for the Pearl River Delta area
The economic recession has curbed the growth
that the Pearl River Delta has been experiencing for over two
decades. The Guangdong province has failed to meet economic growth
targets since 2010, and the growth forecast for 2013 gives figures
of just 8 per cent. In order to reverse this trend, the local
government has plans to push even further the implementation of the
economic reform programs that fall within China's ambitious 12th
In the meantime, the industries based in the Pearl River Delta are
being encouraged to move towards an information technology-based
infrastructure and to modernise the existing factories and plants in
industries like petrochemicals and automotive. The future prospects
for the delta can be summed up in the words of a top Guangdong
government official, who claimed that the local economy will have to
“keep the cage but replace the bird”.
The manufacturing industry in the area is also facing increased
competition from other Asian countries, mainly Bangladesh, Vietnam,
and Indonesia.These countries offer lower labour and overhead costs,
and a significant number of enterprises have already decided to
relocate or to outsource their processes outside of the Pearl River
Delta due to this reason.
The development of infrastructure in the Pearl River Delta has
resulted in an extensive network of motorways, as well as other air,
sea, and road transportation links. This means that in the near
future, other cities in the Pearl River Delta could become major
economic players in the region. This is the case of Zhanjiang, which
is expected to double its GDP output within the next five years,
thanks to the development of large road and rail transportation
projects and to the building of one of the largest petrochemical
plants in the world.
It is believed that the increased transport connectivity in the area
will make of the Pearl River Delta one of the world's largest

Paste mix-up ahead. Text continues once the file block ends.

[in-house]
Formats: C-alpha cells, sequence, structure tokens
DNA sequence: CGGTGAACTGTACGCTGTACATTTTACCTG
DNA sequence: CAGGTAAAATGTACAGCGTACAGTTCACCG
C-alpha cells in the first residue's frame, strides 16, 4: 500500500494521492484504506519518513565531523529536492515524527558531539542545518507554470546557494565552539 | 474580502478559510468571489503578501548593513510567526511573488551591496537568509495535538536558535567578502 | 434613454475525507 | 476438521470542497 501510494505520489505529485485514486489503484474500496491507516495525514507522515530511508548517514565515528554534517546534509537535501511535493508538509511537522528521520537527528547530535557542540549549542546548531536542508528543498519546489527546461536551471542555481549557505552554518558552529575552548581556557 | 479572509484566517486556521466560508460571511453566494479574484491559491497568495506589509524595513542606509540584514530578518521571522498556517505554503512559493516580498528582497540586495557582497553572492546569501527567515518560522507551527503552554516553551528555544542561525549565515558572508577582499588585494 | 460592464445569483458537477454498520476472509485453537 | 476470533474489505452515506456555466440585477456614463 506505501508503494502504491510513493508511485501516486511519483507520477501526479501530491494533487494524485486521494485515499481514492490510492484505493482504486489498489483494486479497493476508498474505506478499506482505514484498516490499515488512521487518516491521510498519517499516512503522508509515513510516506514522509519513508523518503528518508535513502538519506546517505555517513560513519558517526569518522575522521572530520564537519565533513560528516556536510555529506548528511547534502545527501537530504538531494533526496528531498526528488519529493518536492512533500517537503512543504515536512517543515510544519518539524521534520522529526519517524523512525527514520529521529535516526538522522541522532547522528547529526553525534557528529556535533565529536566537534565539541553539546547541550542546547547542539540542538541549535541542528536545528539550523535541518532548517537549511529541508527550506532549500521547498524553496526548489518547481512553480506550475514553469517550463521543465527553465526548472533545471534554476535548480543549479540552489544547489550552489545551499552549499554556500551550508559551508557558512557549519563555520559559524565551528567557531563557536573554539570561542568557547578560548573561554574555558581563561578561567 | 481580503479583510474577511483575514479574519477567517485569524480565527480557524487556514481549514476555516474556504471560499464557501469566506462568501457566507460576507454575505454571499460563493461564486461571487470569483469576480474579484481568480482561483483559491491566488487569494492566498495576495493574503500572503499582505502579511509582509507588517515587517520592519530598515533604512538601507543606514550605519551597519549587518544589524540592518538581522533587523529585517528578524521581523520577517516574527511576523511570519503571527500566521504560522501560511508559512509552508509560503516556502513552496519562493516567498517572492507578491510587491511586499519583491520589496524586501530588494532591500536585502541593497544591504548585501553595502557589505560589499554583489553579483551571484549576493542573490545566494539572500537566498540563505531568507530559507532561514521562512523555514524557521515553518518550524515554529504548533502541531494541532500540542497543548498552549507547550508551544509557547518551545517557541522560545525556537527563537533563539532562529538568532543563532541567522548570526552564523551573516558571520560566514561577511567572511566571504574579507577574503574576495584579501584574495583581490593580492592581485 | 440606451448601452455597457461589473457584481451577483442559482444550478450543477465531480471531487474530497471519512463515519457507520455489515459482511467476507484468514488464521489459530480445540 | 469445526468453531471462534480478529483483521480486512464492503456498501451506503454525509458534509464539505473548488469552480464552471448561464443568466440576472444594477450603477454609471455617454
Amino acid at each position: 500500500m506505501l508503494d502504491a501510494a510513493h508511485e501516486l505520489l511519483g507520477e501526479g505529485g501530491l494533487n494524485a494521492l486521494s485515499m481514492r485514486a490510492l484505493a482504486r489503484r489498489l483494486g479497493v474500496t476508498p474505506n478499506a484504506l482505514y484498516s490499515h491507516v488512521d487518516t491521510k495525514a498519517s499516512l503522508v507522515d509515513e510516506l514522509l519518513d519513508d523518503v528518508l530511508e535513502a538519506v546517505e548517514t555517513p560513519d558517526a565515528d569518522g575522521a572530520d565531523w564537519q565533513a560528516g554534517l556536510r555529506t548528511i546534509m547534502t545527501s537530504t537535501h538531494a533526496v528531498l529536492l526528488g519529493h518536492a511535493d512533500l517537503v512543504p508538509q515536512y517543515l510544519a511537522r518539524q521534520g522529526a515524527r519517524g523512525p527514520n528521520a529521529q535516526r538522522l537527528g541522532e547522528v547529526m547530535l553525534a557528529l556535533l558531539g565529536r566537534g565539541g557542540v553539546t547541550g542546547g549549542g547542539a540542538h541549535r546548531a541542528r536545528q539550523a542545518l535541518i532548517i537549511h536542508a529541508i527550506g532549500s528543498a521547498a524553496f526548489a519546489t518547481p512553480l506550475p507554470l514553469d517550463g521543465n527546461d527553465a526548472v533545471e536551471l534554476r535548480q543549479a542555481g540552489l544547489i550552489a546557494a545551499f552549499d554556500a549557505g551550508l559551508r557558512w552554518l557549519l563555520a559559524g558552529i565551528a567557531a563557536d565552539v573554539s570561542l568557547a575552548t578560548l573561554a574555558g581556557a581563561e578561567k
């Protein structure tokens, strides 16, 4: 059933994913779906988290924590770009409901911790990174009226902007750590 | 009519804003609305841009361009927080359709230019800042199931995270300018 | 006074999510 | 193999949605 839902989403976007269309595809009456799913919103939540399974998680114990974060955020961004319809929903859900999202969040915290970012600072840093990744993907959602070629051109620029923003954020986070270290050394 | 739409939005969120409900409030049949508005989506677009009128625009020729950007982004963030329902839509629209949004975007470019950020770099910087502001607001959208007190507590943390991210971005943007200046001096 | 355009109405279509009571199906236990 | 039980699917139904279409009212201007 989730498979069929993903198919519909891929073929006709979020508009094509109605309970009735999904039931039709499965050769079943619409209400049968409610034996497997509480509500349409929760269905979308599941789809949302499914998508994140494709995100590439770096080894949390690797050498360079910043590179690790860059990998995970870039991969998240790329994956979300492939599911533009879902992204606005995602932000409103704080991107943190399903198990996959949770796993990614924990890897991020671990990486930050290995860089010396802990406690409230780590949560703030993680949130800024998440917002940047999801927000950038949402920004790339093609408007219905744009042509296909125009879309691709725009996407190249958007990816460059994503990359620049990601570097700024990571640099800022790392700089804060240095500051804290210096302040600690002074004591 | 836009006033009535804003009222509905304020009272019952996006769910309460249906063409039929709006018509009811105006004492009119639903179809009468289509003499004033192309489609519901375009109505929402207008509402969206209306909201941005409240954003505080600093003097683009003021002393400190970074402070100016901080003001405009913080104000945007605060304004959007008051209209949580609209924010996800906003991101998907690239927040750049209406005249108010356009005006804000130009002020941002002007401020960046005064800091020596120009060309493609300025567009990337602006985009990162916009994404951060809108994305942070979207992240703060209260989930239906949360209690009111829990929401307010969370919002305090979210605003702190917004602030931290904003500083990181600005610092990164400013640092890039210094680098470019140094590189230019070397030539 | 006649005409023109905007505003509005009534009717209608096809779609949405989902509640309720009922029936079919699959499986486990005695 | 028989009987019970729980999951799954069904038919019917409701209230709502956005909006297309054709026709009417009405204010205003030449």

mega-cities, as more and more large metropolis are linked by a
complex network of roads and their boundaries merge. City planners
have mentioned their intentions to develop a plan to link nine major
cities, turning them into a 100-million people mega-city which would
be twenty-six times larger than London.
Another interesting prospect for the future of this area is the
possibility of turning the yuan into a fully-liberalised and
fully-convertible currency by 2020. However, the current levels of
financial control imposed by the central government make this move
difficult to implement for the time being. As a possible step
towards that goal, the top financial institutions in Guangdong plan
to offer fully convertible capital accounts, which will be exempt
from foreign exchange controls. Likewise, there are plans to create
a large knowledge city in Guangzhou in cooperation with Singapore.
The massive development of the Pearl River Delta is also cause for
serious environmental concerns. The area is very densely populated
(in some cities up to 8 times the national average), but it can only
sustain 1 per cent of the population out of its own water resources.
The pressure put on energy production by an increasing population,
together with the proliferation of factories and plants is equally
worrying. It remains to be seen whether or not the Pearl River Delta
can continue its pace of urban and economic development without
becoming unsustainable in the long term, as the future success and
competitivity of this region depend largely on its ability to do so.
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